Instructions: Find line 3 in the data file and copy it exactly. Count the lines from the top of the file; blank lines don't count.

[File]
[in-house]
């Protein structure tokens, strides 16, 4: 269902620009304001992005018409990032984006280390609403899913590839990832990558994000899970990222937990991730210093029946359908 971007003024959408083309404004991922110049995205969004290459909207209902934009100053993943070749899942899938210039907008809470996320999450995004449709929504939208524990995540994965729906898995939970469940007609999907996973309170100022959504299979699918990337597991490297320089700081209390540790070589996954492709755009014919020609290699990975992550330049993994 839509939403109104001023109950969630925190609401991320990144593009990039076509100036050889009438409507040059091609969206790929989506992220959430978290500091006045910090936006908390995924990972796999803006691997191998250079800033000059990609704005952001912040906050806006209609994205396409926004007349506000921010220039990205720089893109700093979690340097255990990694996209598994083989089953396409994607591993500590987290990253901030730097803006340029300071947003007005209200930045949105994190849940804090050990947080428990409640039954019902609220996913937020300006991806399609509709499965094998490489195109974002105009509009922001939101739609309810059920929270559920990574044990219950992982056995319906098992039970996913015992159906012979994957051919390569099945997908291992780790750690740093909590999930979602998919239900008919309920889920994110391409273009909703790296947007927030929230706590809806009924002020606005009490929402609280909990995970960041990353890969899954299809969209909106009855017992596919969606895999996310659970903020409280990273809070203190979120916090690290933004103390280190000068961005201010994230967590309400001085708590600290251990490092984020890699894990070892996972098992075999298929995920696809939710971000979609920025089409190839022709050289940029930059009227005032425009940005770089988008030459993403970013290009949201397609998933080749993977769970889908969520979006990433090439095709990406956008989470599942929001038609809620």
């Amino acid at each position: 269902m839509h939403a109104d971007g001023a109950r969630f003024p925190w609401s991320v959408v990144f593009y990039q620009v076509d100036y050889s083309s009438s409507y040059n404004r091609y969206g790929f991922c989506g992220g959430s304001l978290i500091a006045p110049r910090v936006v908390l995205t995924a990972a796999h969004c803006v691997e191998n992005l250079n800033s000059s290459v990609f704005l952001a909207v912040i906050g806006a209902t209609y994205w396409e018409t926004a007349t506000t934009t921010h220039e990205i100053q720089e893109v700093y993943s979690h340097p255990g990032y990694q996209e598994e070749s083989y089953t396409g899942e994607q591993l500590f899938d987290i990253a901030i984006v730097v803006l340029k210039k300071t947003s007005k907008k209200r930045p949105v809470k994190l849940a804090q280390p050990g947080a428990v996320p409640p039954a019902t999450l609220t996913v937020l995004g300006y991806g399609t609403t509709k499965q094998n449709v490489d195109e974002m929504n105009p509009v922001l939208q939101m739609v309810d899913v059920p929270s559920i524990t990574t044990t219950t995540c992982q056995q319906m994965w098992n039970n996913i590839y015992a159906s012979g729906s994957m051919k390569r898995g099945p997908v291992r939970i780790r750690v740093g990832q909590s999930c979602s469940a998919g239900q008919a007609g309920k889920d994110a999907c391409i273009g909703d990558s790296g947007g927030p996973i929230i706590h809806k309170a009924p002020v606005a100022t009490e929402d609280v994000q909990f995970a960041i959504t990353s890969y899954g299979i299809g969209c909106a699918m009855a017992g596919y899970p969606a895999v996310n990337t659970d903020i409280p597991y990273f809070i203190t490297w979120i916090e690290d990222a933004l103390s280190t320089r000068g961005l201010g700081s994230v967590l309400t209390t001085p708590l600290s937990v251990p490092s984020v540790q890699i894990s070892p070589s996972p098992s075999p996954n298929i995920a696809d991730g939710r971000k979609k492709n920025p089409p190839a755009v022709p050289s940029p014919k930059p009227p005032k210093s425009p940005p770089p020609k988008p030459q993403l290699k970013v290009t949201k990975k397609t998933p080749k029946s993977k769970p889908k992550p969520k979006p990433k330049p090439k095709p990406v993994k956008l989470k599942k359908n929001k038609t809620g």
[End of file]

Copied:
């Amino acid at each position: 269902m839509h939403a109104d971007g001023a109950r969630f003024p925190w609401s991320v959408v990144f593009y990039q620009v076509d100036y050889s083309s009438s409507y040059n404004r091609y969206g790929f991922c989506g992220g959430s304001l978290i500091a006045p110049r910090v936006v908390l995205t995924a990972a796999h969004c803006v691997e191998n992005l250079n800033s000059s290459v990609f704005l952001a909207v912040i906050g806006a209902t209609y994205w396409e018409t926004a007349t506000t934009t921010h220039e990205i100053q720089e893109v700093y993943s979690h340097p255990g990032y990694q996209e598994e070749s083989y089953t396409g899942e994607q591993l500590f899938d987290i990253a901030i984006v730097v803006l340029k210039k300071t947003s007005k907008k209200r930045p949105v809470k994190l849940a804090q280390p050990g947080a428990v996320p409640p039954a019902t999450l609220t996913v937020l995004g300006y991806g399609t609403t509709k499965q094998n449709v490489d195109e974002m929504n105009p509009v922001l939208q939101m739609v309810d899913v059920p929270s559920i524990t990574t044990t219950t995540c992982q056995q319906m994965w098992n039970n996913i590839y015992a159906s012979g729906s994957m051919k390569r898995g099945p997908v291992r939970i780790r750690v740093g990832q909590s999930c979602s469940a998919g239900q008919a007609g309920k889920d994110a999907c391409i273009g909703d990558s790296g947007g927030p996973i929230i706590h809806k309170a009924p002020v606005a100022t009490e929402d609280v994000q909990f995970a960041i959504t990353s890969y899954g299979i299809g969209c909106a699918m009855a017992g596919y899970p969606a895999v996310n990337t659970d903020i409280p597991y990273f809070i203190t490297w979120i916090e690290d990222a933004l103390s280190t320089r000068g961005l201010g700081s994230v967590l309400t209390t001085p708590l600290s937990v251990p490092s984020v540790q890699i894990s070892p070589s996972p098992s075999p996954n298929i995920a696809d991730g939710r971000k979609k492709n920025p089409p190839a755009v022709p050289s940029p014919k930059p009227p005032k210093s425009p940005p770089p020609k988008p030459q993403l290699k970013v290009t949201k990975k397609t998933p080749k029946s993977k769970p889908k992550p969520k979006p990433k330049p090439k095709p990406v993994k956008l989470k599942k359908n929001k038609t809620g």